Decades ago, electronic components were not as easy to acquire as they are today. Sure, you could get some things at Radio Shack. But you might not have many choices, and the price would be on the high side. TV repair components were another option, but, again, big bucks. Some places sold surplus parts, which could be cheap. These often came from manufacturing runs where a company bought 10,000 components and made 8,000 products. But today, you can order parts inexpensively and get them on your doorstep in a day or, sometimes, even less. Are these inexpensive parts really any good? [Denki Otaku] likes to find out. In a recent video, he checks out some Amazon-supplied 1% resistors to find out how good they are. You can watch his results below.
He starts with two resistor kits and examines them quite closely. For example, a magnet revealed that one brand of resistor had iron leads which are not as conductive as copper leads. They look the same because they are both coated with tin, but the magnet tells the difference.
The Elegoo kit measured the expected resistance value within the tolerance band. The sample size was a little small to draw a solid conclusion, but it does look like the resistor were well within their advertised tolerance. The Longrunner resistors, however, did not fall in range. Some of the resistors were within 1% of the marked value, but others were as far out as 1.4%. That doesn’t sound like much, but if you bought them for their 1% tolerance, a 1.4% error is way off the mark.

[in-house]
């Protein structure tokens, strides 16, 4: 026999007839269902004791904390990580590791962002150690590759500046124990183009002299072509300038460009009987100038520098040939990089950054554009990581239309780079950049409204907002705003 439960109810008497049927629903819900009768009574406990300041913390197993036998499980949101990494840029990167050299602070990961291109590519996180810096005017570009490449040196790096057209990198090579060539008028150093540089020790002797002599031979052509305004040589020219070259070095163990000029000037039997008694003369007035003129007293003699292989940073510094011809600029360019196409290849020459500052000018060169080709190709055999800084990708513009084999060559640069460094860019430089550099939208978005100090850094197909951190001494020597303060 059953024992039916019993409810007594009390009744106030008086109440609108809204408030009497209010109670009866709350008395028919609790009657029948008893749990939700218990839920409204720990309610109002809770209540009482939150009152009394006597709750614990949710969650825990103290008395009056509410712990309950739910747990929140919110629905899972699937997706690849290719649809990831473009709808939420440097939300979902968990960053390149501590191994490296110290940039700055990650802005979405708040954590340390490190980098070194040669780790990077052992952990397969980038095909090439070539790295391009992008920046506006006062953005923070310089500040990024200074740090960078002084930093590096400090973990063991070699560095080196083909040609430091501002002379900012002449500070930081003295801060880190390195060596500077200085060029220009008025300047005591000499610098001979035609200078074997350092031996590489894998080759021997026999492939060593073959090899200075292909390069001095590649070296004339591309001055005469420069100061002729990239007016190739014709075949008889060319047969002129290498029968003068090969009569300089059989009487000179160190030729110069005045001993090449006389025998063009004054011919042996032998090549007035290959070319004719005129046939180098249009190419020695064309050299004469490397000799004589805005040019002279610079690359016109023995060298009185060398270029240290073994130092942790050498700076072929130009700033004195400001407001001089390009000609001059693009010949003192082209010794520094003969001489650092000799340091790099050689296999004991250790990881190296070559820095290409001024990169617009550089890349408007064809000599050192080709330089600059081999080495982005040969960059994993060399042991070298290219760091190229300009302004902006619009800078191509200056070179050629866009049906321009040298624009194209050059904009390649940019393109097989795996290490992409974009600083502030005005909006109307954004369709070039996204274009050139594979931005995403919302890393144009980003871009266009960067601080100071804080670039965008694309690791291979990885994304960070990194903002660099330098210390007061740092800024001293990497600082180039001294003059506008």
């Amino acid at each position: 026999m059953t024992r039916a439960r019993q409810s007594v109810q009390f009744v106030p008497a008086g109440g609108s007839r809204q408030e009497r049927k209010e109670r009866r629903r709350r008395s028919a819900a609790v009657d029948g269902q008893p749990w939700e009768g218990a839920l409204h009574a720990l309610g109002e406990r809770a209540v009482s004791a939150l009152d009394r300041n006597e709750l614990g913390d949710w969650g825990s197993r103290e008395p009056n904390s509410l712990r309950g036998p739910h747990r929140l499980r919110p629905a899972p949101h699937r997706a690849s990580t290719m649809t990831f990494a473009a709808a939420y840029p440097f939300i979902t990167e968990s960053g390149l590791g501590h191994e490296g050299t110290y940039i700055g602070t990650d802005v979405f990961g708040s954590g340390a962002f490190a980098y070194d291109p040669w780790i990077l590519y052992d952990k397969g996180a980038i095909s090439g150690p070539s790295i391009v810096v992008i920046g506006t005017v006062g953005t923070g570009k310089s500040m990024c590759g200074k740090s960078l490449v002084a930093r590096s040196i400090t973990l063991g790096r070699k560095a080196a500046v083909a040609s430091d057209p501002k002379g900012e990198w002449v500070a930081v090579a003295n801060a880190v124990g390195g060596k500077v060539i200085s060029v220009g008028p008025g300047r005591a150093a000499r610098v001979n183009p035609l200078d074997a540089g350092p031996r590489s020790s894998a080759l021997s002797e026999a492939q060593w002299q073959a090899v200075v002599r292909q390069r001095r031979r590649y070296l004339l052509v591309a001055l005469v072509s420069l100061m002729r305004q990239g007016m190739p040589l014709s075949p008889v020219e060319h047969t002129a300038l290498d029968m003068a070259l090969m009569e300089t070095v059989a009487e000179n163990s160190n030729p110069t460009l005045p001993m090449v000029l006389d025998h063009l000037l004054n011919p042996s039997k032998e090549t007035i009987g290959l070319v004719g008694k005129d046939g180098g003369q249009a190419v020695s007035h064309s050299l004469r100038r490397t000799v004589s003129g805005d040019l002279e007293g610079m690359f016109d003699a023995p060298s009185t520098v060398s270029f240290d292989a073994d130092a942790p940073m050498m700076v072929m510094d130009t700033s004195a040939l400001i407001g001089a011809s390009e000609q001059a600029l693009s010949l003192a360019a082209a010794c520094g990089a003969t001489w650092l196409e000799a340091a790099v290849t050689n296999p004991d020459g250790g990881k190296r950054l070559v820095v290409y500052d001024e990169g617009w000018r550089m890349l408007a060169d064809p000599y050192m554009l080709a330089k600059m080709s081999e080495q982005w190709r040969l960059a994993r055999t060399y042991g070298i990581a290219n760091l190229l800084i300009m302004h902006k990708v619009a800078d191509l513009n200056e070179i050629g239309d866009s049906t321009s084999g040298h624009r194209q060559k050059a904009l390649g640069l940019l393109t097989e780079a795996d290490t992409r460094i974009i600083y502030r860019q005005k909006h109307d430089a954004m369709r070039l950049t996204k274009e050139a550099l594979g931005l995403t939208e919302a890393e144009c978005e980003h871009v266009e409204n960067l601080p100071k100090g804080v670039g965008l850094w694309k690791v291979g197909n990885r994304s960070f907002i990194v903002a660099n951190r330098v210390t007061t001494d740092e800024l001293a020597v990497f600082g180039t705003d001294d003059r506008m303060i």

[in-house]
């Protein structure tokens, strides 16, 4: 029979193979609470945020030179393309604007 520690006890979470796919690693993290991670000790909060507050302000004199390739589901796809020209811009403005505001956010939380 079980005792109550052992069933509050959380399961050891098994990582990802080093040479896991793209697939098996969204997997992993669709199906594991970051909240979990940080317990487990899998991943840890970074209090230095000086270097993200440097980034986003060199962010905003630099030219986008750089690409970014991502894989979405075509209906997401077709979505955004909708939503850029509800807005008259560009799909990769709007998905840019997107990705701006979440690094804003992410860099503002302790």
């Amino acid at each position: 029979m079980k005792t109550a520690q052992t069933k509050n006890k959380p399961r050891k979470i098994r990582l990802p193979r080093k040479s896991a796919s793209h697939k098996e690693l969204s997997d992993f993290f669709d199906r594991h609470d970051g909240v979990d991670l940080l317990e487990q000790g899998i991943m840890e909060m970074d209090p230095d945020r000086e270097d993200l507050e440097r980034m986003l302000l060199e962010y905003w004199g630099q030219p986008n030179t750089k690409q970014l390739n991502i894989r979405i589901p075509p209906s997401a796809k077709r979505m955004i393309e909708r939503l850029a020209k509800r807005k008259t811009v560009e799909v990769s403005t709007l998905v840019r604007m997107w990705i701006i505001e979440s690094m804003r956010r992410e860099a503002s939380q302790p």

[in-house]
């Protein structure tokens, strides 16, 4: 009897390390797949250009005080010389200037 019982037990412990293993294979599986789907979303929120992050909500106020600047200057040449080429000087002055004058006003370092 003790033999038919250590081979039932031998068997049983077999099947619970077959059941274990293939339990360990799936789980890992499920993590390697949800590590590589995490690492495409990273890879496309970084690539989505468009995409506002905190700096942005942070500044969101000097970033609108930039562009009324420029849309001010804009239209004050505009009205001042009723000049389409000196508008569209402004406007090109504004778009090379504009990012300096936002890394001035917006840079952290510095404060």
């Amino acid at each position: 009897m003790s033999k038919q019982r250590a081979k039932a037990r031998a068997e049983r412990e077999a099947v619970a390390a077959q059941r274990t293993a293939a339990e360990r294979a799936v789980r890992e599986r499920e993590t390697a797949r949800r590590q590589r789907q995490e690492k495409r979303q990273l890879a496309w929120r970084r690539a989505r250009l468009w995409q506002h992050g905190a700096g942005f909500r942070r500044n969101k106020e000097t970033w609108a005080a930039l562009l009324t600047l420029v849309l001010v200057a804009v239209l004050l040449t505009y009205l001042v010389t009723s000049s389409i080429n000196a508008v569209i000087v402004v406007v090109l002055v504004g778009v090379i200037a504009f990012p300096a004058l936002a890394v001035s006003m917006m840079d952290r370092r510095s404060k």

We liked the test jig he built to do the four-wire resistance measurements more easily. Simple but effective. He did some experiments with hot air to determine the temperature coefficient and the power handling capability of the resistors. That led to an accidental smoke release. Later, he had more of a planned smoke release.
If you need general-purpose resistors that are within a few percent of their marked values, these kits are probably fine. But if you are relying on precise values, you might be disappointed. On the other hand, you would probably hand-match anything important, anyway, but it is still good to be aware that the markings on the resistors might not reflect reality.